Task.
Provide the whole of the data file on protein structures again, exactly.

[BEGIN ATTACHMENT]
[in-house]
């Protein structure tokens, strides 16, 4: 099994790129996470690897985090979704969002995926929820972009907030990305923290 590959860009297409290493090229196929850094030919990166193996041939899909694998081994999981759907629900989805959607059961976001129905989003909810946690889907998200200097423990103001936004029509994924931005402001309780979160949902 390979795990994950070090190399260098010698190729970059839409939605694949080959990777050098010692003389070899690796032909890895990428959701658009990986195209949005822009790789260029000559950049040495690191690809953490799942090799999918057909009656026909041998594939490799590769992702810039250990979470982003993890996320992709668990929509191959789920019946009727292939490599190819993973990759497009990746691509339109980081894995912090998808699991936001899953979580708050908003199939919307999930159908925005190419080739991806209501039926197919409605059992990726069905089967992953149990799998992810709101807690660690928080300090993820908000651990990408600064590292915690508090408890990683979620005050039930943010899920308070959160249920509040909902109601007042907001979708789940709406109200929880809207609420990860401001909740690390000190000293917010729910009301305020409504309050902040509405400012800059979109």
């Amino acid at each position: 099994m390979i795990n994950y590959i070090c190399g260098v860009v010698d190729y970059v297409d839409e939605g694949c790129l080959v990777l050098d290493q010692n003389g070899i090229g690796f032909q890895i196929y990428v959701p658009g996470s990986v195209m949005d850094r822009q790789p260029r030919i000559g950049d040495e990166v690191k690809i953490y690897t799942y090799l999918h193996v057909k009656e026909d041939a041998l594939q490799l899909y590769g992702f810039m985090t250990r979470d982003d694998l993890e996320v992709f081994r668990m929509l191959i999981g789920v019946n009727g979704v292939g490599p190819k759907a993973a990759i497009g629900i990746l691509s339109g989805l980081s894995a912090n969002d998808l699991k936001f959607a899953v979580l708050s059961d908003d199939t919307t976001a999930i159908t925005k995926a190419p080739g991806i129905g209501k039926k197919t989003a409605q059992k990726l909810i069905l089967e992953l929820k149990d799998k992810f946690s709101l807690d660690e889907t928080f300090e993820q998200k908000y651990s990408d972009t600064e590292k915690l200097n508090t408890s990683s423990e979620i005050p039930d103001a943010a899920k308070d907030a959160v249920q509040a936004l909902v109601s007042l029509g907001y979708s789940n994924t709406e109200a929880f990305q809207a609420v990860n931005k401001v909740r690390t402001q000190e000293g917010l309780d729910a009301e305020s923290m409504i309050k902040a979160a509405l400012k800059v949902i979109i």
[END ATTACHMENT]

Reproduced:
[in-house]
């Protein structure tokens, strides 16, 4: 099994790129996470690897985090979704969002995926929820972009907030990305923290 590959860009297409290493090229196929850094030919990166193996041939899909694998081994999981759907629900989805959607059961976001129905989003909810946690889907998200200097423990103001936004029509994924931005402001309780979160949902 390979795990994950070090190399260098010698190729970059839409939605694949080959990777050098010692003389070899690796032909890895990428959701658009990986195209949005822009790789260029000559950049040495690191690809953490799942090799999918057909009656026909041998594939490799590769992702810039250990979470982003993890996320992709668990929509191959789920019946009727292939490599190819993973990759497009990746691509339109980081894995912090998808699991936001899953979580708050908003199939919307999930159908925005190419080739991806209501039926197919409605059992990726069905089967992953149990799998992810709101807690660690928080300090993820908000651990990408600064590292915690508090408890990683979620005050039930943010899920308070959160249920509040909902109601007042907001979708789940709406109200929880809207609420990860401001909740690390000190000293917010729910009301305020409504309050902040509405400012800059979109």
């Amino acid at each position: 099994m390979i795990n994950y590959i070090c190399g260098v860009v010698d190729y970059v297409d839409e939605g694949c790129l080959v990777l050098d290493q010692n003389g070899i090229g690796f032909q890895i196929y990428v959701p658009g996470s990986v195209m949005d850094r822009q790789p260029r030919i000559g950049d040495e990166v690191k690809i953490y690897t799942y090799l999918h193996v057909k009656e026909d041939a041998l594939q490799l899909y590769g992702f810039m985090t250990r979470d982003d694998l993890e996320v992709f081994r668990m929509l191959i999981g789920v019946n009727g979704v292939g490599p190819k759907a993973a990759i497009g629900i990746l691509s339109g989805l980081s894995a912090n969002d998808l699991k936001f959607a899953v979580l708050s059961d908003d199939t919307t976001a999930i159908t925005k995926a190419p080739g991806i129905g209501k039926k197919t989003a409605q059992k990726l909810i069905l089967e992953l929820k149990d799998k992810f946690s709101l807690d660690e889907t928080f300090e993820q998200k908000y651990s990408d972009t600064e590292k915690l200097n508090t408890s990683s423990e979620i005050p039930d103001a943010a899920k308070d907030a959160v249920q509040a936004l909902v109601s007042l029509g907001y979708s789940n994924t709406e109200a929880f990305q809207a609420v990860n931005k401001v909740r690390t402001q000190e000293g917010l309780d729910a009301e305020s923290m409504i309050k902040a979160a509405l400012k800059v949902i979109i």